THE American constitution protects the right to free speech even of
those who have nothing to say. Take, for example, the banner that
Joseph Frederick, then an 18-year-old schoolboy, unfurled beside an
Olympic parade in Alaska five years ago. It read: "Bong hits 4
Jesus". Was he mocking Christianity? Or promoting marijuana? Neither,
says Mr Frederick. He copied the slogan from a snowboard. He did not
think it meant anything particular. But he calculated that it would
be funny and controversial. Plus, it might get him on television.
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BROCKVILLE - A 37-year-old OPP police officer facing drug charges
will be spending at least the weekend in jail following a court
appearance in Brockville yesterday.
Const. Maurice Morrissette, who lives in Kemptville, made his first
court appearance following his arrest Thursday on charges of
trafficking of a controlled substance, two counts of possession of a
controlled substance and obstructing justice. His bail hearing was
adjourned until Monday, when it is believed his brother will be able
to attend and act as a surety for Const. Morrissette's release.
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We're baffled by two high-profile disciplinary decisions made by two
schools. One was to suspend a student in Juneau, Alaska, for waving a
"Bong Hits 4 Jesus" banner while the 2002 Olympic torch went by (a
prank pulled off school grounds and intended to get him on TV). The
school's overreaction to the minor prank has turned a joke into a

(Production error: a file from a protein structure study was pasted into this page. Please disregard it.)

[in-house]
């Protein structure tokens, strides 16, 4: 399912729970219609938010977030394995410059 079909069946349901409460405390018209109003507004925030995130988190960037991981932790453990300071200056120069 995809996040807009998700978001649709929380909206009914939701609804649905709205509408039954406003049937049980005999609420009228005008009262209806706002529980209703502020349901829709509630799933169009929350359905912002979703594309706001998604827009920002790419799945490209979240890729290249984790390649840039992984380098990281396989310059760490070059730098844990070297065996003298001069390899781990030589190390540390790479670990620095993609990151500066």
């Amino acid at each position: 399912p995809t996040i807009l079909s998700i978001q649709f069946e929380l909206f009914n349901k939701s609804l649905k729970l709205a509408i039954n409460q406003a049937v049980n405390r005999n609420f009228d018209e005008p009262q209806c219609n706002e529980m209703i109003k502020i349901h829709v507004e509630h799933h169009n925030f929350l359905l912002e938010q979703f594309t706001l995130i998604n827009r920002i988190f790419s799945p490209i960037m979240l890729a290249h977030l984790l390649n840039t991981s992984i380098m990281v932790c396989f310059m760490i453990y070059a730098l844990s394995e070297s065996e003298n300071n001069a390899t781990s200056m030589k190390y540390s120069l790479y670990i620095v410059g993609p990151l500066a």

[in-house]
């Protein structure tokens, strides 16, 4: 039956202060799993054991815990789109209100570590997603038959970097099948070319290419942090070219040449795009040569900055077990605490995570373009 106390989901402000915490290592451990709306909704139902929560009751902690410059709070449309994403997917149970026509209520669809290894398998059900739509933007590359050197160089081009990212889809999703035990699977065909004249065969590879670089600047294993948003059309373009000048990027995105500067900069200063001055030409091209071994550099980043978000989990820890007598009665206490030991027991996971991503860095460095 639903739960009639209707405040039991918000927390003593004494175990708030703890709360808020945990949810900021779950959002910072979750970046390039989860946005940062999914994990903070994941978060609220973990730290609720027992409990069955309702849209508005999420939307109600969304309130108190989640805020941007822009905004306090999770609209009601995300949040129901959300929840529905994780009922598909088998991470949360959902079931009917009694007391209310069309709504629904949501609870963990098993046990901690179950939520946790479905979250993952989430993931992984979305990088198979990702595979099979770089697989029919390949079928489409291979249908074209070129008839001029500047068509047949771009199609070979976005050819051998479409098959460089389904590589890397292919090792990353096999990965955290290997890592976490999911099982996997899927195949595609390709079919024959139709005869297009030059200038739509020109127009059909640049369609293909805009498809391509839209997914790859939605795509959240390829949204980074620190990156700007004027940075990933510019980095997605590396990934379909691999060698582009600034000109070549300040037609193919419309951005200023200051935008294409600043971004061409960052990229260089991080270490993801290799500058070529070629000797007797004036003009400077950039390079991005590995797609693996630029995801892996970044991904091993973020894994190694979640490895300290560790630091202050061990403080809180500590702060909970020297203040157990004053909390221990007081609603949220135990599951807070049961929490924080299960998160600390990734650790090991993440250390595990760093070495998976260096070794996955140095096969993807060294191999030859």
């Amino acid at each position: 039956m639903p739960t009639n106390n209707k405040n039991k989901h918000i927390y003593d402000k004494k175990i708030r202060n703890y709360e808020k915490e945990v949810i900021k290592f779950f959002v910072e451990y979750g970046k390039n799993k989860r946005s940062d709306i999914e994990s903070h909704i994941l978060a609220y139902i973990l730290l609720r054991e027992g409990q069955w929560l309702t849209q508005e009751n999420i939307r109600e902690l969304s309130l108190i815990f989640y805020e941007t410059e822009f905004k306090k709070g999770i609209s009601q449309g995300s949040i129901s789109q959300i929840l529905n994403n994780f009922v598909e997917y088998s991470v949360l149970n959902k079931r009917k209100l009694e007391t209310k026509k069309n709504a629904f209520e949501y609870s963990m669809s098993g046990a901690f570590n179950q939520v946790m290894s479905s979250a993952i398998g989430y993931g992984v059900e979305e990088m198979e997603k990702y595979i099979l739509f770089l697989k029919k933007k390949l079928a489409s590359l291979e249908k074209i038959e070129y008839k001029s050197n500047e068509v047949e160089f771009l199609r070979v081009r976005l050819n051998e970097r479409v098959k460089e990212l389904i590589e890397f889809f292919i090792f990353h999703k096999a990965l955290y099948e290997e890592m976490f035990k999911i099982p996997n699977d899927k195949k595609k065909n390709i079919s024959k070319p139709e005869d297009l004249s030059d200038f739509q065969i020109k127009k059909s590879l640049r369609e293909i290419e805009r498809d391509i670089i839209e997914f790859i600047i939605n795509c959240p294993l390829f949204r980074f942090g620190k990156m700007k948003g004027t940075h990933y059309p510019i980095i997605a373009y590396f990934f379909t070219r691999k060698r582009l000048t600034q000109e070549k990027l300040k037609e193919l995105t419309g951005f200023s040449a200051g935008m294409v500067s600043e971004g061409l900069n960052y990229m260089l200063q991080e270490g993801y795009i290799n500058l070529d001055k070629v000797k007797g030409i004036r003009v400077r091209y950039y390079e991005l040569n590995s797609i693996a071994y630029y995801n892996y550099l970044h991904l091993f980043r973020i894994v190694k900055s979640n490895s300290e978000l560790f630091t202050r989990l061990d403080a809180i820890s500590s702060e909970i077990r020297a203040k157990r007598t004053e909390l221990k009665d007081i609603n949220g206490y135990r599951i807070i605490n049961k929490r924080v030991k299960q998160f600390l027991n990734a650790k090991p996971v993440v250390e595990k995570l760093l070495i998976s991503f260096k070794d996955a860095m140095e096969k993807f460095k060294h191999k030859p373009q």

First Amendment case before the Supreme Court, with Kenneth Starr (!)
representing the Alaska school board. Kind of makes us wonder who is
really taking the bong hits.
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A case centering on a student's right to free speech could, if not
handled with care, undercut the authority of teachers and school
When students are in school they can't do what they like nor can they
say what they like. That's a widely accepted principle, and it's one
that is critical to ensure that teachers and administrators can keep
But what if the student is on the street just outside the
Well, the 9th U.S. Circuit Court of Appeals based in San Francisco
sided with a student who says he was unfairly punished by a high
school principal for unfurling a 14-foot banner that said "Bong Hits
4 Jesus" in front of the school. The student pulled the stunt for the
benefit of the TV crews filming the Olympic torch going through
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KRISTIN SOMERS was sitting in her 10th-grade English class at
Hackettstown High last year when a call came over the intercom
telling her to report to the office. Immediately.
An honors student with a 3.8 average here in northwestern New Jersey,
she wasn't being summoned to discuss her academic performance. And
while she participates in an array of after-school organizations -
from soccer and softball to the National Honor Society and Key Club -
the issue wasn't her extracurricular activities or future plans.